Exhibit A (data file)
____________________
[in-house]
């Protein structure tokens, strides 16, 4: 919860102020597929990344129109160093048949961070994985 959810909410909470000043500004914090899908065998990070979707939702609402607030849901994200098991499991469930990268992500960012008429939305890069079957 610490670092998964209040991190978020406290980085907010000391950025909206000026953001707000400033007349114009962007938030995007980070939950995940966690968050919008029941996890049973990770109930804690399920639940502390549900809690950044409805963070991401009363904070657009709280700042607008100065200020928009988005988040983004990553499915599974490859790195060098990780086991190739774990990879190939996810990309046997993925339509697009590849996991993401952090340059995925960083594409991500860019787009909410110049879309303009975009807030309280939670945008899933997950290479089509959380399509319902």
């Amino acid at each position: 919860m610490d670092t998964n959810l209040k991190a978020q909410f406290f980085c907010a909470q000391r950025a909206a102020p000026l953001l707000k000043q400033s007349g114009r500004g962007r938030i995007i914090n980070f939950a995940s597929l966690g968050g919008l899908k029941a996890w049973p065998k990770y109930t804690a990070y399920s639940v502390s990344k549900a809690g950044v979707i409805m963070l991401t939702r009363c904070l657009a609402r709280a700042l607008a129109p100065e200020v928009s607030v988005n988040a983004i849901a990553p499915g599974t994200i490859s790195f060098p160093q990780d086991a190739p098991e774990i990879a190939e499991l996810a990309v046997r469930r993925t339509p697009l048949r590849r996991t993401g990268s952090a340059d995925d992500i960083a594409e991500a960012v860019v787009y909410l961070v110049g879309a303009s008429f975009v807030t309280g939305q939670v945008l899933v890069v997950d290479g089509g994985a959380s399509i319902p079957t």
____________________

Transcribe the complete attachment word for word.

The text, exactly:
[in-house]
């Protein structure tokens, strides 16, 4: 919860102020597929990344129109160093048949961070994985 959810909410909470000043500004914090899908065998990070979707939702609402607030849901994200098991499991469930990268992500960012008429939305890069079957 610490670092998964209040991190978020406290980085907010000391950025909206000026953001707000400033007349114009962007938030995007980070939950995940966690968050919008029941996890049973990770109930804690399920639940502390549900809690950044409805963070991401009363904070657009709280700042607008100065200020928009988005988040983004990553499915599974490859790195060098990780086991190739774990990879190939996810990309046997993925339509697009590849996991993401952090340059995925960083594409991500860019787009909410110049879309303009975009807030309280939670945008899933997950290479089509959380399509319902």
């Amino acid at each position: 919860m610490d670092t998964n959810l209040k991190a978020q909410f406290f980085c907010a909470q000391r950025a909206a102020p000026l953001l707000k000043q400033s007349g114009r500004g962007r938030i995007i914090n980070f939950a995940s597929l966690g968050g919008l899908k029941a996890w049973p065998k990770y109930t804690a990070y399920s639940v502390s990344k549900a809690g950044v979707i409805m963070l991401t939702r009363c904070l657009a609402r709280a700042l607008a129109p100065e200020v928009s607030v988005n988040a983004i849901a990553p499915g599974t994200i490859s790195f060098p160093q990780d086991a190739p098991e774990i990879a190939e499991l996810a990309v046997r469930r993925t339509p697009l048949r590849r996991t993401g990268s952090a340059d995925d992500i960083a594409e991500a960012v860019v787009y909410l961070v110049g879309a303009s008429f975009v807030t309280g939305q939670v945008l899933v890069v997950d290479g089509g994985a959380s399509i319902p079957t």